The fixed peg with the dollar ended with a currency crash because of the strong effective real appreciation of the US dollar, which in turn led to a real appreciation of the Argentine Peso, badly affecting its exports and trade balance, therefore worsening the debt crisis in 2001.
At the moment, Argentina has a floating exchange rate, which has recently given the possibility to its Central Bank to offset the sharp depreciation of the Peso by raising the interest rate. Another factor that has changed compared to seventeen years ago is that a very large share of Argentinean debt, close to 50 per cent, is now owned by public institutions, while in 2001 it was mainly in private portfolios. This makes the probability of a default more remote. Furthermore, now bank deposits are mainly in pesos instead of dollars, which makes the life much easier for the Argentinean Central Bank.
Furthermore, the current political situation seems to be more stable than in the past years. In 2001, the Peronist opposition was strong enough to remove the government, however, it is without a doubt that President Macri will finish his presidential mandate in December 2019.
For these reasons, analysts think that comparing recent events with the 2001 crisis is exaggerated.Following President Macri’s announcement, Nicolás Dujovne, Argentina’s treasury minister, tried to calm Argentineans, proclaiming that the International Monetary Fund has changed since 2001.
Christine Lagarde, the IMF’s managing director, also affirmed that “Discussions have been initiated”. What remains unclear is the exact kind of program the IMF will decide upon with Argentina. In fact, given its actual economic conditions, registering an annual inflation rate of 25.5 per cent and large current account and fiscal deficits, Argentina does not satisfy the requirements needed for an IMF Flexible Credit Line (FCL). As reported by the IMF, FCLs are addressed to “countries with very strong fundamentals and policy track records”.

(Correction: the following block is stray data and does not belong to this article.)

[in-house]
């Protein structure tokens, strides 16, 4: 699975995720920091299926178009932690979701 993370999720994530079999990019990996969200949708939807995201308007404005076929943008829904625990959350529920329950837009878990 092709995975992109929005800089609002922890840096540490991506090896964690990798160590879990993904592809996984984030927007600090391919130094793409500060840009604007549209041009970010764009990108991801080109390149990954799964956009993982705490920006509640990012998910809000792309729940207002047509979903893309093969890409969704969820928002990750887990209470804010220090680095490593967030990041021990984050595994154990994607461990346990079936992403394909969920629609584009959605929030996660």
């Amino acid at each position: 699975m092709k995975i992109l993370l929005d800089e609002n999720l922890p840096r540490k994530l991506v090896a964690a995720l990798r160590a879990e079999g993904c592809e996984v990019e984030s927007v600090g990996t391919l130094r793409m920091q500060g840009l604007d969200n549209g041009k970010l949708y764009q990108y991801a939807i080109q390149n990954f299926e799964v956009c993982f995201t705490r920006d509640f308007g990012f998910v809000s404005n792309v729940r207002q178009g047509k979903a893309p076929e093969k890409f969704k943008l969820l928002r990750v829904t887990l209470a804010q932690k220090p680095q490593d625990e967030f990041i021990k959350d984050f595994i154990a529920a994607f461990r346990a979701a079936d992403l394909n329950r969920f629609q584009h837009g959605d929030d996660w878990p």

President Macri, during his speech on Tuesday, added that Argentina’s main problem is to be “one of the countries in the world that most depends on external finance, as a result of the enormous public spending that we inherited and are restoring order to”. He also underlined that during the first two years of his administration, begun in December 2015, low international rates have been “very favorable”.
Recent Argentinean issues, in fact, have been amplified by the monetary policy normalization ultimately undertaken by the US, which is still expected to implement two rate hikes this year. According to standard economic theory, a raise in the US interest rates might lead to a depreciation of the currency of Emerging Markets (EMs) such as Argentina, since international investors will gain higher returns investing in dollar denominated bonds instead of investing in Peso denominated ones. However, Jerome Powell, Fed’s chair since February 2018, has lessened fears by highlighting that US rate-setters were convinced that a series of American interest rates raises, as well as normalization of monetary policies in other advanced economies, would be manageable for EMs.
WRITTEN BY FRANCESCO ROMAGNOLI FOR BESA